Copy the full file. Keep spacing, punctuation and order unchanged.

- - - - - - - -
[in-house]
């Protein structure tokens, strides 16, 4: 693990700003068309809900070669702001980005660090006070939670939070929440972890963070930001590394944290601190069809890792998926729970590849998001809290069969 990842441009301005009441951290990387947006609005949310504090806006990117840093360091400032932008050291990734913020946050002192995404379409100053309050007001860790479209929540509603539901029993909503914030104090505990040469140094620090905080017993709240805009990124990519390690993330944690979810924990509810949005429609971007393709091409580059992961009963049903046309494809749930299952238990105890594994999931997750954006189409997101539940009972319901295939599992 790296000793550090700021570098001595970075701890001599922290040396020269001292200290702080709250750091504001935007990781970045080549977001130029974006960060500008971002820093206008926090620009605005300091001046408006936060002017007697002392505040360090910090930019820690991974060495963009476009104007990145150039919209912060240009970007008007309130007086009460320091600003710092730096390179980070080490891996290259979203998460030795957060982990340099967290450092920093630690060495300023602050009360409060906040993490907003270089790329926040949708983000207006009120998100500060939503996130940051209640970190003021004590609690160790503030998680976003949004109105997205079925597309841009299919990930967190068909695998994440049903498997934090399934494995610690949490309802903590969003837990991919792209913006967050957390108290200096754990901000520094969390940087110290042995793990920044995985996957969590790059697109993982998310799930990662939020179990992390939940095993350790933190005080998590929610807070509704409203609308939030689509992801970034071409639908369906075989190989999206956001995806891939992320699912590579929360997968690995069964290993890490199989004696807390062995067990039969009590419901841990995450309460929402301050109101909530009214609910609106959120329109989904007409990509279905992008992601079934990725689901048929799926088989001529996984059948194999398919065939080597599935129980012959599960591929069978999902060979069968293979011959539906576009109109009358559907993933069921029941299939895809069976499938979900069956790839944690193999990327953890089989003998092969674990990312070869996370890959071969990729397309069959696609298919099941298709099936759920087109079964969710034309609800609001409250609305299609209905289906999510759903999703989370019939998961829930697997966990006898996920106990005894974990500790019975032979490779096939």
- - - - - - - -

[in-house]
């Protein structure tokens, strides 16, 4: 693990700003068309809900070669702001980005660090006070939670939070929440972890963070930001590394944290601190069809890792998926729970590849998001809290069969 990842441009301005009441951290990387947006609005949310504090806006990117840093360091400032932008050291990734913020946050002192995404379409100053309050007001860790479209929540509603539901029993909503914030104090505990040469140094620090905080017993709240805009990124990519390690993330944690979810924990509810949005429609971007393709091409580059992961009963049903046309494809749930299952238990105890594994999931997750954006189409997101539940009972319901295939599992 790296000793550090700021570098001595970075701890001599922290040396020269001292200290702080709250750091504001935007990781970045080549977001130029974006960060500008971002820093206008926090620009605005300091001046408006936060002017007697002392505040360090910090930019820690991974060495963009476009104007990145150039919209912060240009970007008007309130007086009460320091600003710092730096390179980070080490891996290259979203998460030795957060982990340099967290450092920093630690060495300023602050009360409060906040993490907003270089790329926040949708983000207006009120998100500060939503996130940051209640970190003021004590609690160790503030998680976003949004109105997205079925597309841009299919990930967190068909695998994440049903498997934090399934494995610690949490309802903590969003837990991919792209913006967050957390108290200096754990901000520094969390940087110290042995793990920044995985996957969590790059697109993982998310799930990662939020179990992390939940095993350790933190005080998590929610807070509704409203609308939030689509992801970034071409639908369906075989190989999206956001995806891939992320699912590579929360997968690995069964290993890490199989004696807390062995067990039969009590419901841990995450309460929402301050109101909530009214609910609106959120329109989904007409990509279905992008992601079934990725689901048929799926088989001529996984059948194999398919065939080597599935129980012959599960591929069978999902060979069968293979011959539906576009109109009358559907993933069921029941299939895809069976499938979900069956790839944690193999990327953890089989003998092969674990990312070869996370890959071969990729397309069959696609298919099941298709099936759920087109079964969710034309609800609001409250609305299609209905289906999510759903999703989370019939998961829930697997966990006898996920106990005894974990500790019975032979490779096939």